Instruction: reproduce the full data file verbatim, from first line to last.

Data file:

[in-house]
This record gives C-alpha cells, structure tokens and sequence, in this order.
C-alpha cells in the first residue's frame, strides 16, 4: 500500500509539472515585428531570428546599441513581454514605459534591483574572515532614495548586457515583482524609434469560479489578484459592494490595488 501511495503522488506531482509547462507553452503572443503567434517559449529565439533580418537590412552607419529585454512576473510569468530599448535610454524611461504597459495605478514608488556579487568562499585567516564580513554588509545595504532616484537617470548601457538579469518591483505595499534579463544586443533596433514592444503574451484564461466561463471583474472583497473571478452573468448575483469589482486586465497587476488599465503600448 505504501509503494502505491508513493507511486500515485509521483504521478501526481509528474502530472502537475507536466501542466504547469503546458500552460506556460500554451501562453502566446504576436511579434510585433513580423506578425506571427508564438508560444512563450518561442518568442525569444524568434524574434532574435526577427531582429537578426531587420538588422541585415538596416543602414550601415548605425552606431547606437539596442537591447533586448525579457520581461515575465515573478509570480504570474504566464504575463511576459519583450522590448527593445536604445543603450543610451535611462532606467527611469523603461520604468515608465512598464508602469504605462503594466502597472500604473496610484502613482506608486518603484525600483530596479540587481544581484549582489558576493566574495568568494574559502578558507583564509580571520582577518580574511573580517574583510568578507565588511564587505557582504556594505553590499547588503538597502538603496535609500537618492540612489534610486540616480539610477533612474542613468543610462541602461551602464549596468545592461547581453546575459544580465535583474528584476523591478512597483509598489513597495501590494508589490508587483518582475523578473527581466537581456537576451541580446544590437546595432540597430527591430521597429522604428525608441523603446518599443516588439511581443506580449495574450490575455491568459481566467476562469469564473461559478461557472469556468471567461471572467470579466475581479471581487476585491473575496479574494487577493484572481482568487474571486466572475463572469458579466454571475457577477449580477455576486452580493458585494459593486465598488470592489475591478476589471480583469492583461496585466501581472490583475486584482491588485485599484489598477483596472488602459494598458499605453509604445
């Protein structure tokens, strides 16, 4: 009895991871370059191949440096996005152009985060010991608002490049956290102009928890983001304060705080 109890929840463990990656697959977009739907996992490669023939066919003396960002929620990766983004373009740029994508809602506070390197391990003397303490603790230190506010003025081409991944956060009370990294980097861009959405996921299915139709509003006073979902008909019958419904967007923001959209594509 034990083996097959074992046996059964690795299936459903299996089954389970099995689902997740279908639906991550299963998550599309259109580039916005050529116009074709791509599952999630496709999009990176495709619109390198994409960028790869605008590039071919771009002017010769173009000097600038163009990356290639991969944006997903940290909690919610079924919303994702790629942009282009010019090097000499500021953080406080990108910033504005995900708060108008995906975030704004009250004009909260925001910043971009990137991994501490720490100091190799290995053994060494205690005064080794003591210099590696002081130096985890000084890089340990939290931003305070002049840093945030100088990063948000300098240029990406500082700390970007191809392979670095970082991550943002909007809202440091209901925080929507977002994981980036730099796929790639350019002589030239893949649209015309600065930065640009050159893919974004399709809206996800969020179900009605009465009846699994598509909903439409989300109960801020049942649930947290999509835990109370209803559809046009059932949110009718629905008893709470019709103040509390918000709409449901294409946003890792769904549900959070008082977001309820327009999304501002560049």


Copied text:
[in-house]
This record gives C-alpha cells, structure tokens and sequence, in this order.
C-alpha cells in the first residue's frame, strides 16, 4: 500500500509539472515585428531570428546599441513581454514605459534591483574572515532614495548586457515583482524609434469560479489578484459592494490595488 501511495503522488506531482509547462507553452503572443503567434517559449529565439533580418537590412552607419529585454512576473510569468530599448535610454524611461504597459495605478514608488556579487568562499585567516564580513554588509545595504532616484537617470548601457538579469518591483505595499534579463544586443533596433514592444503574451484564461466561463471583474472583497473571478452573468448575483469589482486586465497587476488599465503600448 505504501509503494502505491508513493507511486500515485509521483504521478501526481509528474502530472502537475507536466501542466504547469503546458500552460506556460500554451501562453502566446504576436511579434510585433513580423506578425506571427508564438508560444512563450518561442518568442525569444524568434524574434532574435526577427531582429537578426531587420538588422541585415538596416543602414550601415548605425552606431547606437539596442537591447533586448525579457520581461515575465515573478509570480504570474504566464504575463511576459519583450522590448527593445536604445543603450543610451535611462532606467527611469523603461520604468515608465512598464508602469504605462503594466502597472500604473496610484502613482506608486518603484525600483530596479540587481544581484549582489558576493566574495568568494574559502578558507583564509580571520582577518580574511573580517574583510568578507565588511564587505557582504556594505553590499547588503538597502538603496535609500537618492540612489534610486540616480539610477533612474542613468543610462541602461551602464549596468545592461547581453546575459544580465535583474528584476523591478512597483509598489513597495501590494508589490508587483518582475523578473527581466537581456537576451541580446544590437546595432540597430527591430521597429522604428525608441523603446518599443516588439511581443506580449495574450490575455491568459481566467476562469469564473461559478461557472469556468471567461471572467470579466475581479471581487476585491473575496479574494487577493484572481482568487474571486466572475463572469458579466454571475457577477449580477455576486452580493458585494459593486465598488470592489475591478476589471480583469492583461496585466501581472490583475486584482491588485485599484489598477483596472488602459494598458499605453509604445
């Protein structure tokens, strides 16, 4: 009895991871370059191949440096996005152009985060010991608002490049956290102009928890983001304060705080 109890929840463990990656697959977009739907996992490669023939066919003396960002929620990766983004373009740029994508809602506070390197391990003397303490603790230190506010003025081409991944956060009370990294980097861009959405996921299915139709509003006073979902008909019958419904967007923001959209594509 034990083996097959074992046996059964690795299936459903299996089954389970099995689902997740279908639906991550299963998550599309259109580039916005050529116009074709791509599952999630496709999009990176495709619109390198994409960028790869605008590039071919771009002017010769173009000097600038163009990356290639991969944006997903940290909690919610079924919303994702790629942009282009010019090097000499500021953080406080990108910033504005995900708060108008995906975030704004009250004009909260925001910043971009990137991994501490720490100091190799290995053994060494205690005064080794003591210099590696002081130096985890000084890089340990939290931003305070002049840093945030100088990063948000300098240029990406500082700390970007191809392979670095970082991550943002909007809202440091209901925080929507977002994981980036730099796929790639350019002589030239893949649209015309600065930065640009050159893919974004399709809206996800969020179900009605009465009846699994598509909903439409989300109960801020049942649930947290999509835990109370209803559809046009059932949110009718629905008893709470019709103040509390918000709409449901294409946003890792769904549900959070008082977001309820327009999304501002560049």